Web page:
The Christian influences in Beowulf ultimately came from the Christian/Catholic Church of Rome which converted Romans, and thereby the Roman legions and thereby the occupied provinces. Also the Christian/Catholic Bishop of Rome sent missionary priests and monks to the British Isles to proselytze the population. There are additional considerations too.
First of all, let us be clear about the fact that the conversion of Britain to Christianity began quite early. The Catholic priest Venerable Bede, born in Bernicia, Northumbria, around 673, states in Bk 1, Ch 4 of his Ecclesiastical History of the English People that while Eleutherius was Bishop of Rome (175-189AD), a king of Britain named Lucius requested of the Pope that the king be baptized a Catholic by papal decree:
In the year of our Lord 156 Marcus Antoninus Verus was made emperor together with his brother Aurelius Commodus. He was the fourteenth after Augustus. In their time, while a holy man called Eleutherius was bishop of the church at Rome, Lucius, a king of Britain, sent him a letter praying him that he might be made a Christian by a rescript from him. His pious request was quickly granted and the Britons preserved the faith which they had received, inviolate and entire, in peace and quiet, until the time of the Emperor Diocletian.
Bede’s last sentence in the passage implies that Christianity had already been established in Britain for some time prior to Eleutherius occupying Peter’s chair from 175-189. This seems reasonable according to what is written by the historian Eusebius Pamphilus, bishop of Caesarea, in His Ecclesiastical History written in the 300’s. The Ecclesiastical His…
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…McClure, Judith, editors. Bede: The Ecclesiastical History of the English People; The Greater Chronicle; Bede’s Letter to Egbert. New York: Oxford University Press, 1969.
Eusebius’ Ecclesiastical History, translated by C.F. Cruse. Peabody, MS: Hendrickson Publishers, 2000.
Magoun, Frances P. “Oral-Formulaic Character of Anglo-Saxon Narrative Poetry.” In TheBeowulf Poet, edited by Donald K. Fry. Englewood Cliffs, NJ: Prentice-Hall, Inc., 1968.
“Nero.” The Columbia Encyclopedia, 6th ed. New York: Columbia University Press, 2000. www.bartleby.com/65/.
“St. Patrick.” The Columbia Encyclopedia, 6th ed. New York: Columbia University Press, 2000. www.bartleby.com/65/.
Analysis of the Epic Poem, Beowulf – Beowulf and Caedmon’s Hymn
Beowulf and Caedmon’s Hymn
In Beowulf the Christian element, which coexists alongside the pagan or heathen, may have originated in part from the works of Caedmon.
The Christian element in Beowulf had to be included by the original poet or by minstrels who recited it in later times because it is so deeply imbedded in the text. The extent to which the Christian element is present varies in different parts of the poem. While the poet’s reflections and characters’ statements are mostly Christian, the customs and ceremonies, on the other hand, are almost entirely heathen/pagan. This fact seems to point to a heathen work which has undergone revision by Christian minstrels.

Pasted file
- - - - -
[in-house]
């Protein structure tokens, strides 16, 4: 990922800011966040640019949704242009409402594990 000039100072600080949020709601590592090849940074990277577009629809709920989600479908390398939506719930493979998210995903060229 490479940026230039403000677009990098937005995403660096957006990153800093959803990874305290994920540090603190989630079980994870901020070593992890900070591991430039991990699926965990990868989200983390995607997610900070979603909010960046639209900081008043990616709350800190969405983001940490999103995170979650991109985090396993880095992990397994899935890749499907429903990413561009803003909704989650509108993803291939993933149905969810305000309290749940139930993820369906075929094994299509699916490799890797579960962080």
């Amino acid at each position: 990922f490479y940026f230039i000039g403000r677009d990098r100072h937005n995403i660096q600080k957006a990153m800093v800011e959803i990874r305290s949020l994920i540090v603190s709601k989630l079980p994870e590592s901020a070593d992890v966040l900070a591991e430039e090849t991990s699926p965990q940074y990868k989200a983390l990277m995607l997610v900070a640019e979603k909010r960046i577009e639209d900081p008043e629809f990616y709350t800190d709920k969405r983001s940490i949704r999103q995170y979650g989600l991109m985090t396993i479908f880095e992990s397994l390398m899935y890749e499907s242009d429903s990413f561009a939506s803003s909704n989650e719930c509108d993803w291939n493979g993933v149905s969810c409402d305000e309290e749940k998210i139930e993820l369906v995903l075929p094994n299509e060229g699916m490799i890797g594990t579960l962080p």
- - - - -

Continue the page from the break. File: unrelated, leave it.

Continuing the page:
The Christianity of Beowulf is of a vague type. The minstrels who introduce the Christian element probably had but a vague knowledge of the faith, and on top of that they were under pressure from the audience to give them the interesting old pagan stories. At the beginning of the poem, there is the account of the pagan funeral rites of Scyld Scefing, and at the close of the poem we see the heathen rites of burial for Beowulf himself, including cremation, deposition of treasures and armor, etc. with the corpse in the burial mound overlooking the sea. Including such heathen rites enables the poet to “communicate his Christian vision of pagan heroic life.”(Bloom 2).
The minstrels’ catechesis seems poor because their allusions to the church and to the Bible are quite indistinct, vague, indefinete. In the whole poem there is possibly one half-hearted paraphrase of a Scriptural passage, in lines 1743ff:
Too sound is that sleep,
bound up in cares; the killer very near
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…ersity of Notre Dame Press, 1963.
Bloom, Harold. “Introduction.” In Modern Critical Interpretations: Beowulf, edited by Harold Bloom. New York: Chelsea House Publishers, 1987.
Chickering, Howell D.. Beowulf A dual-Language Edition. New York: Anchor Books, 1977.
Collins, Roger and McClure, Judith, editors. Bede: The Ecclesiastical History of the English People; The Greater Chronicle; Bede’s Letter to Egbert. New York: Oxford University Press, 1969.
Frank, Roberta. “The Beowulf Poet’s Sense of History.” In Beowulf – Modern Critical Interpretations, edited by Harold Bloom. New York: Chelsea House Publishers, 1987.
The Holy Bible, edited by dom Bernard Orchard. San Francisco: Ignatius Press, 1966.